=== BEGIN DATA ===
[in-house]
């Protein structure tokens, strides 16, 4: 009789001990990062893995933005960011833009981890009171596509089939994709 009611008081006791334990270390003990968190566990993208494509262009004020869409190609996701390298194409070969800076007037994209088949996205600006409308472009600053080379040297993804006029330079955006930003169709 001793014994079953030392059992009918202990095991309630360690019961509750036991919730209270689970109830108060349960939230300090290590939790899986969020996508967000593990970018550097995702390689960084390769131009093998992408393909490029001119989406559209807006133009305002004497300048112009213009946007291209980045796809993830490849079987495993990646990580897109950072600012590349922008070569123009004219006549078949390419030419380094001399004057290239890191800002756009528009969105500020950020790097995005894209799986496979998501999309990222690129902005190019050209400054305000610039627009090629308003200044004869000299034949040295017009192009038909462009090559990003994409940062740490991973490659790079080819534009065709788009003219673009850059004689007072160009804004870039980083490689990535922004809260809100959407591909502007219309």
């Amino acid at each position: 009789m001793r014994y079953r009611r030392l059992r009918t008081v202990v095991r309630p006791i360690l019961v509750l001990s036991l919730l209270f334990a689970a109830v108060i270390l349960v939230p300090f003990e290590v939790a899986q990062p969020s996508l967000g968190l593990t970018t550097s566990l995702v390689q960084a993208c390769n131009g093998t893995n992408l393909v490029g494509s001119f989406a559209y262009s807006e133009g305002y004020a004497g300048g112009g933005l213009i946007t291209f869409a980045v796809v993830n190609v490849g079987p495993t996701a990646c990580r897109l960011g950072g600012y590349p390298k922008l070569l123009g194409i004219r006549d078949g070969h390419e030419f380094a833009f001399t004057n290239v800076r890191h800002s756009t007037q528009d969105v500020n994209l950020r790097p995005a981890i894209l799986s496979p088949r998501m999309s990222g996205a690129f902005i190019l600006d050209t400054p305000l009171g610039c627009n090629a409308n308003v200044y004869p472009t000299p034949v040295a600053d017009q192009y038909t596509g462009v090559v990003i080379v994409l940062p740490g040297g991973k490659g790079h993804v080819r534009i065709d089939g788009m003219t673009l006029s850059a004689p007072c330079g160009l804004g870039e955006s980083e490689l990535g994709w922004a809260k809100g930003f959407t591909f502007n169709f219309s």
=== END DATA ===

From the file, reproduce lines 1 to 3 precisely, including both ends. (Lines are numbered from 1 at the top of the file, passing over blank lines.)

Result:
[in-house]
């Protein structure tokens, strides 16, 4: 009789001990990062893995933005960011833009981890009171596509089939994709 009611008081006791334990270390003990968190566990993208494509262009004020869409190609996701390298194409070969800076007037994209088949996205600006409308472009600053080379040297993804006029330079955006930003169709 001793014994079953030392059992009918202990095991309630360690019961509750036991919730209270689970109830108060349960939230300090290590939790899986969020996508967000593990970018550097995702390689960084390769131009093998992408393909490029001119989406559209807006133009305002004497300048112009213009946007291209980045796809993830490849079987495993990646990580897109950072600012590349922008070569123009004219006549078949390419030419380094001399004057290239890191800002756009528009969105500020950020790097995005894209799986496979998501999309990222690129902005190019050209400054305000610039627009090629308003200044004869000299034949040295017009192009038909462009090559990003994409940062740490991973490659790079080819534009065709788009003219673009850059004689007072160009804004870039980083490689990535922004809260809100959407591909502007219309």
């Amino acid at each position: 009789m001793r014994y079953r009611r030392l059992r009918t008081v202990v095991r309630p006791i360690l019961v509750l001990s036991l919730l209270f334990a689970a109830v108060i270390l349960v939230p300090f003990e290590v939790a899986q990062p969020s996508l967000g968190l593990t970018t550097s566990l995702v390689q960084a993208c390769n131009g093998t893995n992408l393909v490029g494509s001119f989406a559209y262009s807006e133009g305002y004020a004497g300048g112009g933005l213009i946007t291209f869409a980045v796809v993830n190609v490849g079987p495993t996701a990646c990580r897109l960011g950072g600012y590349p390298k922008l070569l123009g194409i004219r006549d078949g070969h390419e030419f380094a833009f001399t004057n290239v800076r890191h800002s756009t007037q528009d969105v500020n994209l950020r790097p995005a981890i894209l799986s496979p088949r998501m999309s990222g996205a690129f902005i190019l600006d050209t400054p305000l009171g610039c627009n090629a409308n308003v200044y004869p472009t000299p034949v040295a600053d017009q192009y038909t596509g462009v090559v990003i080379v994409l940062p740490g040297g991973k490659g790079h993804v080819r534009i065709d089939g788009m003219t673009l006029s850059a004689p007072c330079g160009l804004g870039e955006s980083e490689l990535g994709w922004a809260k809100g930003f959407t591909f502007n169709f219309s």